Public school teacher Teresa Turner lives in Adair County and teaches in Tahlequah. She sends along this photo. "Almost $56,000 a year with benefits is very good pay for Oklahoma and especially for Congressional District 2 and Adair County," she says.
Thursday, March 22, 2018
Wednesday, March 21, 2018
Jay Greene weighs in here.
FOX 23 has the story.
OSDE's press release is here.
Monday, March 19, 2018
A new law in Florida provides school choice for victims of bullying and harassment. Oklahoma should follow suit, Jonathan Small writes in The Journal Record.
Saturday, March 17, 2018
"A Glenpool High School student was taken into custody after he reportedly assaulted another student in a dispute over the national student walkout," the Tulsa World reports. The beating was so severe that the victim required surgery.
Monday, March 12, 2018
|State Sen. David Holt (R-Oklahoma City) discusses charter school legislation |
at a meeting of the Oklahoma School Choice Coalition on September 3, 2015.
State Sen. David Holt has been elected mayor of Oklahoma City and will be sworn in on April 10. "I want to be part of creating a strategic vision for the future of public education in our city," he says. "And then I’m going to be working every day to incorporate the diversity of our city into decision-making."
Though he's an enthusiastic public-school booster, Holt has also been good on many school choice issues. He mainly supports some forms of public-school choice (charter schools and parent trigger, for example), though he also voted last year to expand Oklahoma's private-school voucher program and tax-credit scholarship program.
On the other hand, he was not at all helpful when it came to trying to provide education savings accounts (ESAs) to low-income students in some of our state's worst schools. During last year's legislative session, Mary Mélon, president of the Foundation for Oklahoma City Public Schools, sent an email to several public school supporters, including Sen. Holt, warning that an ESA bill which was being heard the next morning would have "dire consequences for OKCPS." (How's that for confidence in one's own product? Any sane person would flee if given the opportunity! )
Less than an hour later, Holt replied with the assurance that he planned to introduce two amendments in committee which would, shall we say, markedly dampen the bill's prospects.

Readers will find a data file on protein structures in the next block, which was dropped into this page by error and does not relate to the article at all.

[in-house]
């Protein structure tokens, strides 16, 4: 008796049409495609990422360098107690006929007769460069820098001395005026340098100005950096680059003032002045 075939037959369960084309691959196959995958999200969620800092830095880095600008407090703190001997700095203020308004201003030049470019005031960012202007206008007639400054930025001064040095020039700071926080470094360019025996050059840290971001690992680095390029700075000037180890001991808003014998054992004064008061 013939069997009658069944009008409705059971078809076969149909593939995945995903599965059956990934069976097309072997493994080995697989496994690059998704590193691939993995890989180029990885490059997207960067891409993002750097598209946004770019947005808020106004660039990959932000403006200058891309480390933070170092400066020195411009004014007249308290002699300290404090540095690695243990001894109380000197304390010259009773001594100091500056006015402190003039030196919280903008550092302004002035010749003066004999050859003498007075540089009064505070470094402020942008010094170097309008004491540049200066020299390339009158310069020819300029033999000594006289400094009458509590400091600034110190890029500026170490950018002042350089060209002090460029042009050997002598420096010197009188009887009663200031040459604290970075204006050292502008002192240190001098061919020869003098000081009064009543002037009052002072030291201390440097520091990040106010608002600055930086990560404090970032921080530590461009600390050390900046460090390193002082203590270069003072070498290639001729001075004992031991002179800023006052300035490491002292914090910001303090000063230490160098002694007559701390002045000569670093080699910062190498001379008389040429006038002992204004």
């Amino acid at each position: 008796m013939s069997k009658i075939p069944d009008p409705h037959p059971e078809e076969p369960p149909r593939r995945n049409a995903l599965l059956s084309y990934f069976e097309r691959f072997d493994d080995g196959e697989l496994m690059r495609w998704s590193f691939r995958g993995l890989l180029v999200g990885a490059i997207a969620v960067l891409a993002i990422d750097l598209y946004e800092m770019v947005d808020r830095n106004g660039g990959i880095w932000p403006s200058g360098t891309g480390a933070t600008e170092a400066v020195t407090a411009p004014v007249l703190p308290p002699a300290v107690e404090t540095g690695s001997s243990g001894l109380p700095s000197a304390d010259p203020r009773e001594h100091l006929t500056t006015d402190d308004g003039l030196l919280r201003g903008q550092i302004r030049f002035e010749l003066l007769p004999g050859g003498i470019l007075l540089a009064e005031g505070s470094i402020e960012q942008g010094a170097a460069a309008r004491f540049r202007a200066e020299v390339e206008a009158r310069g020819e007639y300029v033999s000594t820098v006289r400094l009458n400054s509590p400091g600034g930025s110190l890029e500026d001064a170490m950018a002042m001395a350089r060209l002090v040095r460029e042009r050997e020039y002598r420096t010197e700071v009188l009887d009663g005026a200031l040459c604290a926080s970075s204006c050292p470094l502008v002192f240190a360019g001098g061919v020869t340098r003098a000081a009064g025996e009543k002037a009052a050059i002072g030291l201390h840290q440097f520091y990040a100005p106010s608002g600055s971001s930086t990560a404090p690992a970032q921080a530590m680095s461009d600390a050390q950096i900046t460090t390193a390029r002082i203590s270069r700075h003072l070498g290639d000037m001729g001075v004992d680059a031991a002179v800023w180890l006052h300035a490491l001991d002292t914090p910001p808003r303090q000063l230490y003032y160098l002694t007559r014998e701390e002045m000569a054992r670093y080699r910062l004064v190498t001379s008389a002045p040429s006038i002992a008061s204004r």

Disappointingly, the bill's author had to pull the ESA bill when it became clear that, for a variety of reasons, he wasn't going to have the necessary votes for passage.
"In shelving a modest school choice bill because some Republicans capitulated to education establishment lobbyists, the Republican majority undermined their campaign vows to advance conservative policy and ignored the needs of some of Oklahoma's neediest children," The Oklahoman rightly noted. "Sadly, too many legislative Republicans preferred the 'absence of tension' with status-quo forces to aiding poor families and creating a better future for all Oklahomans."
One hopes that, as mayor, Holt's views will evolve and he'll come to see the importance of casting a strategic vision for the future of education—not just government-operated schools—in Oklahoma City. After all, he knows better than most that many young families will never even consider living in the Oklahoma City school district, at least not while the charter school waiting lists are so long. But give them, say, a $5,000-per-child voucher or ESA and suddenly the calculus changes considerably. As real estate professor Bart Danielsen and former Oklahoma City mayor Kirk Humphreys pointed out in The Oklahoman and in remarks at a meeting of the Oklahoma School Choice Coalition, educational choice policies can alter family-relocation patterns, revitalize cities, increase property values, and more.
Speaking of Kirk Humphreys, you're doubtless familiar with the cultural left's recent defenestration of Humphreys from the University of Oklahoma board of regents. Happily, however, despite the intolerance and discrimination shown by some citizens, Humphreys was able to retain his position on the board of the John Rex Charter Elementary School—even though Sen. Holt doesn't think the former mayor is fit to serve. Holt said:
I do not agree with Kirk Humphreys’ views on this matter and after making his views public, I don’t believe he can credibly serve in a public education leadership role.Hmmm. The former mayor of Oklahoma City, "an evangelical Christian who simply articulated the view that has been traditionally embraced for 2,000 years by Christians of virtually all branches," cannot credibly serve on the board of a charter school? Really?
This understandably provoked some questions. Local pastor (and Humphreys' son-in-law) Jonathan Middlebrooks engaged Sen. Holt on Twitter:
- Your quote is being used by the group opposing Kirk Humphreys' position on the John Rex board. You say "do not agree with Kirk Humphreys’ views on this matter." Does this mean the views he clarified in his apology and press release?